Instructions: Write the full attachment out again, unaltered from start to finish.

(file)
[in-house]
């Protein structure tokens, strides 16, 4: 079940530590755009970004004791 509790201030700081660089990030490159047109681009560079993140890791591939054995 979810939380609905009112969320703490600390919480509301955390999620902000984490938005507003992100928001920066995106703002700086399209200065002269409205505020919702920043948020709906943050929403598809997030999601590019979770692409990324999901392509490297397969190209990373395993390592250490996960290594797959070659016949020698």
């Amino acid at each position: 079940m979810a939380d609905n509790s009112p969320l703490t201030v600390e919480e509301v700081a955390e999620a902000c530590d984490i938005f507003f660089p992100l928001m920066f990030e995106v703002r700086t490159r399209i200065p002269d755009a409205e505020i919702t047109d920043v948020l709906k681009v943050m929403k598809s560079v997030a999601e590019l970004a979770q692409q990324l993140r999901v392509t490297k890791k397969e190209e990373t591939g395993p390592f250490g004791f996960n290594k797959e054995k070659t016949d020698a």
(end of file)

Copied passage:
[in-house]
């Protein structure tokens, strides 16, 4: 079940530590755009970004004791 509790201030700081660089990030490159047109681009560079993140890791591939054995 979810939380609905009112969320703490600390919480509301955390999620902000984490938005507003992100928001920066995106703002700086399209200065002269409205505020919702920043948020709906943050929403598809997030999601590019979770692409990324999901392509490297397969190209990373395993390592250490996960290594797959070659016949020698």
């Amino acid at each position: 079940m979810a939380d609905n509790s009112p969320l703490t201030v600390e919480e509301v700081a955390e999620a902000c530590d984490i938005f507003f660089p992100l928001m920066f990030e995106v703002r700086t490159r399209i200065p002269d755009a409205e505020i919702t047109d920043v948020l709906k681009v943050m929403k598809s560079v997030a999601e590019l970004a979770q692409q990324l993140r999901v392509t490297k890791k397969e190209e990373t591939g395993p390592f250490g004791f996960n290594k797959e054995k070659t016949d020698a």